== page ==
Every story would be another story, and unrecognizable if it took up its characters and plot and happened somewhere else... Fiction depends for its life on place. Place is the crossroads of circumstance, the proving ground of, What happened? Who's here? Who's coming?--Eudora WeltyI found this great quote on the Annenberg Media blog about literature. I liked it so much, I wanted you all to read it.
I've been thinking a lot about setting lately. In fact, over the summer, I wrote a script for a vlog (video blog), but unfortunately (or fortunately, I guess) I've misplaced those notes.
The thing is, setting, world building, whatever you call it--is as important as your characters, your dialogue. As Ms. Welty says above, your story wouldn't be your story if it happened somewhere else. Or rather, it would be a different story.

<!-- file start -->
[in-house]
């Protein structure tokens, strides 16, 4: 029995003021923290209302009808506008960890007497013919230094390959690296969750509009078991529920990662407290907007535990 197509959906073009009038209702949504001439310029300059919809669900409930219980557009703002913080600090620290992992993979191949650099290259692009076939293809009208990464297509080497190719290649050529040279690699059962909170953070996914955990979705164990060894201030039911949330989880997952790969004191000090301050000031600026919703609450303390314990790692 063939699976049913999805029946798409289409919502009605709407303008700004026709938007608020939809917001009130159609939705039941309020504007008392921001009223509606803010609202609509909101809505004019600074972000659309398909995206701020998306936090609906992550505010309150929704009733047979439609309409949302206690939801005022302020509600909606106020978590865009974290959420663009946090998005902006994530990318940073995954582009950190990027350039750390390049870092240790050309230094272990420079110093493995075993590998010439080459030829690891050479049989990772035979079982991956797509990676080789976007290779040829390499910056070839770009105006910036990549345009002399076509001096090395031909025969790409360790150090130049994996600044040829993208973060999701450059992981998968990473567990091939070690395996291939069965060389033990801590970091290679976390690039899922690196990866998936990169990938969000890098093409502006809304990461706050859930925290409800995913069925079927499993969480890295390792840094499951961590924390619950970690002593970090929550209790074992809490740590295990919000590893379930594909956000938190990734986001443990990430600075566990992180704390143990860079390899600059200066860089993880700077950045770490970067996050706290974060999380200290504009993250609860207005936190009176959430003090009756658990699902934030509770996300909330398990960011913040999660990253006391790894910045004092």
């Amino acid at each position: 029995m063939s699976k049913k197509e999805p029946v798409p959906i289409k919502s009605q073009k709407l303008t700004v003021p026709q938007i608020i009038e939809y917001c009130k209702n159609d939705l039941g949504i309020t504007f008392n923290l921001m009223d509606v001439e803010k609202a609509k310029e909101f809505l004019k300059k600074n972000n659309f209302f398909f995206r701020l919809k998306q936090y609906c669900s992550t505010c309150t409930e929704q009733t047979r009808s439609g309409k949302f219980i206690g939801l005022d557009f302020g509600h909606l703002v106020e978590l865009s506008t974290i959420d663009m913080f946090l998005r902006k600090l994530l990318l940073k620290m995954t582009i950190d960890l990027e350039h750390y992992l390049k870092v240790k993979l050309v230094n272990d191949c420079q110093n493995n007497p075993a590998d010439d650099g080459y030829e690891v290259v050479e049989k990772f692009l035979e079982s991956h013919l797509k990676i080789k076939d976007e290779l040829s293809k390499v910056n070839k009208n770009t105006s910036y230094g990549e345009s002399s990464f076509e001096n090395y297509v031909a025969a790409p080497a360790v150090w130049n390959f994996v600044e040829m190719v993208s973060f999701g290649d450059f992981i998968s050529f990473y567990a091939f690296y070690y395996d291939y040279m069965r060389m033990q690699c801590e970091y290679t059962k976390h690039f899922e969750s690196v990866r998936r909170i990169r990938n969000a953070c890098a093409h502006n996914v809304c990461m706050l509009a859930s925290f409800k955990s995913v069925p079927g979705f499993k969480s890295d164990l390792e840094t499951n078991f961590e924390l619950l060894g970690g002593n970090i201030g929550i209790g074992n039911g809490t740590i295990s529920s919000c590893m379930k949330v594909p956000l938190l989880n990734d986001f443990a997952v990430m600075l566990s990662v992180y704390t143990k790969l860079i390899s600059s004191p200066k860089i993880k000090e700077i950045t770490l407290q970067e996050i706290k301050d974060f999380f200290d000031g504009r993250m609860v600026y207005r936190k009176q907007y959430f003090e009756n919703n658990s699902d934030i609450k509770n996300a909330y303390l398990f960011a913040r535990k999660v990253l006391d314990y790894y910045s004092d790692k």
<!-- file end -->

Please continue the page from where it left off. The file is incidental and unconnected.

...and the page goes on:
So, really, you need to spend as much time on your setting as you do any other part of your book.
As some of you may know, my book takes place primarily on a golf course. I group up on a golf course, but it's been a long (long) time, so I went and sat at a driving range, watching golfers. Played a round of golf. Sat on a bench and drank in the wind, the clouds, the sounds, the shape of the building. I pulled out old score cards, and looked at old pictures.
One of the best compliment I've ever received? When I brought my friend Ansha to the old golf course my parents managed when I was a kid. She said, "Wow, this is exactly how I pictured it." She'd never seen a picture. Just read my book.
Setting matters. In contemporary fiction as well as fantasy. In some ways more.